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"A Night With Swervedriver"

by Jill M. Herold

Four British guys are trying to leave their mark, and - to those few who can hear what they're saying - they're probably succeeding.

A night with Swervedriver, a mellow band with deep thoughts on all topics from Shakespeare to the beatnik generation to world-class soccer, is enough to make one believe believe that nothing is as it seems to be.

The band is composed of bassist Steve George, guitarist Jim Hartridge, drummer Jez and lead singer and guitarist Adam Franklin.

The crowd was in a daze, despite the fact that it was an alcohol-free night at the Stone Balloon on Tuesday.

The loud, driving beat of overpowering bass made hearts pound and left everyone feeling a little bit deaf.

Overall, Swervedriver's songs were mellow and the crowd could only sway to the rhythm rather than start up a mosh pit.

A bit too repetitive in their laid-back groove, the crowd was left in a psychedelic trance song after song The crowd of college students were experiencing a "euphoric numb," as Hartridge would say.

The band laughs at one audience member's opinion of them: Freshman Brian Cretty says, "I think they're bringing back the shoe-gazing scene from England in a good way."

Franklin says Swervedriver is nothing like that. Those bands didn't have stage presence and spent the entire performance looking down at their pedals, he says - hence the term "shoe-gazing."

Franklin sang and played with his eyes closed, his dreads spilling out of a fuzzy rastafarian hat. His right hand strummed the guitar subtly, barely touching the strings.

"We don't really define our music," Hartridge says. "With Swervedriver, you just never know."

Jez chimes in, "We're multi-dimensional. We've got four dimensions, and then some."

In their dressing room after the show, drinks and smokes were shared and everyone relaxed. To anyone worthy enough, they spilled their guts over chit-chat, their English accents cutting through the sound of Hum playing downstairs.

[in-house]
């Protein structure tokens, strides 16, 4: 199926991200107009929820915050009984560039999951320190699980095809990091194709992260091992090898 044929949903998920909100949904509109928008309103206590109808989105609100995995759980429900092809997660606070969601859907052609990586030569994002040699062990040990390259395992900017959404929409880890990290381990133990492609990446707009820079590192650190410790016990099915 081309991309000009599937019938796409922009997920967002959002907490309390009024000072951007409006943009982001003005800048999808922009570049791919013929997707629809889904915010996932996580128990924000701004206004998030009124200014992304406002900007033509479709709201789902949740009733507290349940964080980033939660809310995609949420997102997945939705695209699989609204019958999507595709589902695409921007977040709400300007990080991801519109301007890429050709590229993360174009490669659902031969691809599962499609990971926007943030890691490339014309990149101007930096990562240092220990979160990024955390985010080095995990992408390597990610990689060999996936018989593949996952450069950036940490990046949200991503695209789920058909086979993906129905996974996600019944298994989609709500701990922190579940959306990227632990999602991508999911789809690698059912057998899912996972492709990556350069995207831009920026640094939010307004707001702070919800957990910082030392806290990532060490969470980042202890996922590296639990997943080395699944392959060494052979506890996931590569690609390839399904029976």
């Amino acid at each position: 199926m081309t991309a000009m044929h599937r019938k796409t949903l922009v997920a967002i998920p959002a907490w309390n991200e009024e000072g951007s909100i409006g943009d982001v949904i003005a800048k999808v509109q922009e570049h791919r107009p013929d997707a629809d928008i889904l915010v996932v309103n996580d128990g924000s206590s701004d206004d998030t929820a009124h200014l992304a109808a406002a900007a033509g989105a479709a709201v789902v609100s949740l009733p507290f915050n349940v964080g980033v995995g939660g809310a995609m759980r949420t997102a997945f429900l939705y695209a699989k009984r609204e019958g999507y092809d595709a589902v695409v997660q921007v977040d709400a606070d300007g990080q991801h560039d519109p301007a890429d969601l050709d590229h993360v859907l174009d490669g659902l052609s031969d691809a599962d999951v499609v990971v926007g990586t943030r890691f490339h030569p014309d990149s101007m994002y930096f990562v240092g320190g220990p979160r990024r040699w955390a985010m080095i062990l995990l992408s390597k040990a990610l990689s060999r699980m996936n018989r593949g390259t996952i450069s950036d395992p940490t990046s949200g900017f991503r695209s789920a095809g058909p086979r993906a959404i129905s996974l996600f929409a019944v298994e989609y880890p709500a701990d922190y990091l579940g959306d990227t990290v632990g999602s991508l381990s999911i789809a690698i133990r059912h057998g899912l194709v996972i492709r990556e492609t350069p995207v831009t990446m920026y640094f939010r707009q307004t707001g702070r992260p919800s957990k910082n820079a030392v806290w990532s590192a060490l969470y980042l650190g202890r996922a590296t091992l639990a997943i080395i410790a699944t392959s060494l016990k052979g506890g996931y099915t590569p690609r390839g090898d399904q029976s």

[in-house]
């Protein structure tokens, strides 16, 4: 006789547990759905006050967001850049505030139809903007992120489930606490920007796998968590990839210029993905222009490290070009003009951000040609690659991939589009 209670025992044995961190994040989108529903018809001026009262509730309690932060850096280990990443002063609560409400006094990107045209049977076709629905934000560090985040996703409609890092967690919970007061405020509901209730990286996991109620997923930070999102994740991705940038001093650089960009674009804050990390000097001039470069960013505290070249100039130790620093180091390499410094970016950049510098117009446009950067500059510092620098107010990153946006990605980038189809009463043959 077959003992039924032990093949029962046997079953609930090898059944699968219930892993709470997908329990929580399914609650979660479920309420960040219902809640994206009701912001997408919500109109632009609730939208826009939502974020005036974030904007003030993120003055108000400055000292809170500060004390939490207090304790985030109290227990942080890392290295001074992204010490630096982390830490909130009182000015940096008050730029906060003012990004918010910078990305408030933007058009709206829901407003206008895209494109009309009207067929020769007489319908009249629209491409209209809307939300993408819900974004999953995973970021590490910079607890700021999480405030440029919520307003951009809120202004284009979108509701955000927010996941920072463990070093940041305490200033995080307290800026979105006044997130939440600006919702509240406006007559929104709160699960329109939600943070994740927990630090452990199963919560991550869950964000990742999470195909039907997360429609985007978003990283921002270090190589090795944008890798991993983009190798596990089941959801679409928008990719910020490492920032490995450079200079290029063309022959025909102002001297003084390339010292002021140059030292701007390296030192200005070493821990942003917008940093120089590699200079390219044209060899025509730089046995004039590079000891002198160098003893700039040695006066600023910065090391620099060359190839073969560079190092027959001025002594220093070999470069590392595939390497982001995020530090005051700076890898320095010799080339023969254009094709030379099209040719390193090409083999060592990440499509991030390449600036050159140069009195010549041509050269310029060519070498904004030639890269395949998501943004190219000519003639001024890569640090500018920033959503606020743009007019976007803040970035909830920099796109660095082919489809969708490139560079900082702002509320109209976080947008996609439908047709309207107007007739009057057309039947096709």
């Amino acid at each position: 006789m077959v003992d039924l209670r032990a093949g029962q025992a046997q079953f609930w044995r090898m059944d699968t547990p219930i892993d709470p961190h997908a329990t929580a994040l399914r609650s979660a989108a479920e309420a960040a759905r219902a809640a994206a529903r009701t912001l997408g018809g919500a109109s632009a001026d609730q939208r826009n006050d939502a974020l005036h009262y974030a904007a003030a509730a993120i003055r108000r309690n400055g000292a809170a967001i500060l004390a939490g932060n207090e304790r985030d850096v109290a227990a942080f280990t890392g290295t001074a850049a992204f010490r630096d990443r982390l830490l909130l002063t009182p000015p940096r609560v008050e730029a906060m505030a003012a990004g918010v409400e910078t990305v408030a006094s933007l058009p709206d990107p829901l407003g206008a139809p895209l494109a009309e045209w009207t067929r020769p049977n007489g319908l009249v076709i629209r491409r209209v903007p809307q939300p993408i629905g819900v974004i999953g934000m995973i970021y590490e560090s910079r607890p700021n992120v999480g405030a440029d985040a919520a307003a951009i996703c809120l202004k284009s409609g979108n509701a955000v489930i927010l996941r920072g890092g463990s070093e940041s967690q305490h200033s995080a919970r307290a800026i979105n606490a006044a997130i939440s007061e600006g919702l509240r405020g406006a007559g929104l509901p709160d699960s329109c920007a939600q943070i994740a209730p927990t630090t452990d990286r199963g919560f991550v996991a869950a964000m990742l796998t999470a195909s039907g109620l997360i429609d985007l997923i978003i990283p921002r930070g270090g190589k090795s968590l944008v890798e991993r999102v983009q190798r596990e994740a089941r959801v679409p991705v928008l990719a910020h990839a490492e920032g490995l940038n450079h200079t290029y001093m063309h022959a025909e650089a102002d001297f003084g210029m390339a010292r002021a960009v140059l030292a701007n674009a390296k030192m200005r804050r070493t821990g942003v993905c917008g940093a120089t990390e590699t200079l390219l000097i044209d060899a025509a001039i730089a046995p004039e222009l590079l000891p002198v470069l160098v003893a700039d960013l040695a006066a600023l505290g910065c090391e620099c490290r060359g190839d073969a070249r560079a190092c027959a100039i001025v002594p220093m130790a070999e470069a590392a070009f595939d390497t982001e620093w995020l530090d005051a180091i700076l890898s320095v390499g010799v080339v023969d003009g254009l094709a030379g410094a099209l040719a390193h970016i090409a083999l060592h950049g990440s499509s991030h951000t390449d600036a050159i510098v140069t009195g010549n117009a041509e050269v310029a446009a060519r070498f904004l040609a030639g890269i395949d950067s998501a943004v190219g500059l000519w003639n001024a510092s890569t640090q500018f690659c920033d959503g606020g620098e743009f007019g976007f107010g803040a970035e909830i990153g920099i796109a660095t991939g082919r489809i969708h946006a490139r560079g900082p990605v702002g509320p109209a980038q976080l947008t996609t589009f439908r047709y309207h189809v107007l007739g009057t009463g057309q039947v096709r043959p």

The band talked about a wide variety of topics, from bungee jumping in New Zealand to their experiences shooting up heroin.

They're all in their early 30s and have seen most of the world. They each speak at least three languages. For a while during their after-show get-together, they spoke French.

They just do their thing, refusing to define it for anyone, and they know that what they are doing is right for them. They follow their dreams and just go for it, they say, regardless of anyone else's opinion.

Swervedriver and Hum, the feature act, have been touring together for barely more than a week and are still getting to know each other. Jez calls Hum's guitarist Tim Lash his "bloke," lovingly. The British term of endearment can only be earned out of mutual respect, camaraderie and a sense of brotherhood, Jez explains.

The crowd got more intense as Hum began to perform, cheering loudly. The fans began to get wild over the stronger sound.

"There was a guy in a strangle hold. They were moshing Siamese-style one on top of the other," Lash later says. "Everyone just blended together jumping and being tossed to the beat."

Also a four-member band, Hum features Matt Talbott on vocals and guitar, Lash on guitar, Jeff Dimpsey on bass and Bryan St. Pere on drums.

Lash describes Hum's music as "whales playing tag in the ocean." Nodding his head and taking a drag from a Marlboro Red, he says no more, realizing he has said enough.

After the show, both bands drank it in - literally - and enjoyed the rush of their night's performance.


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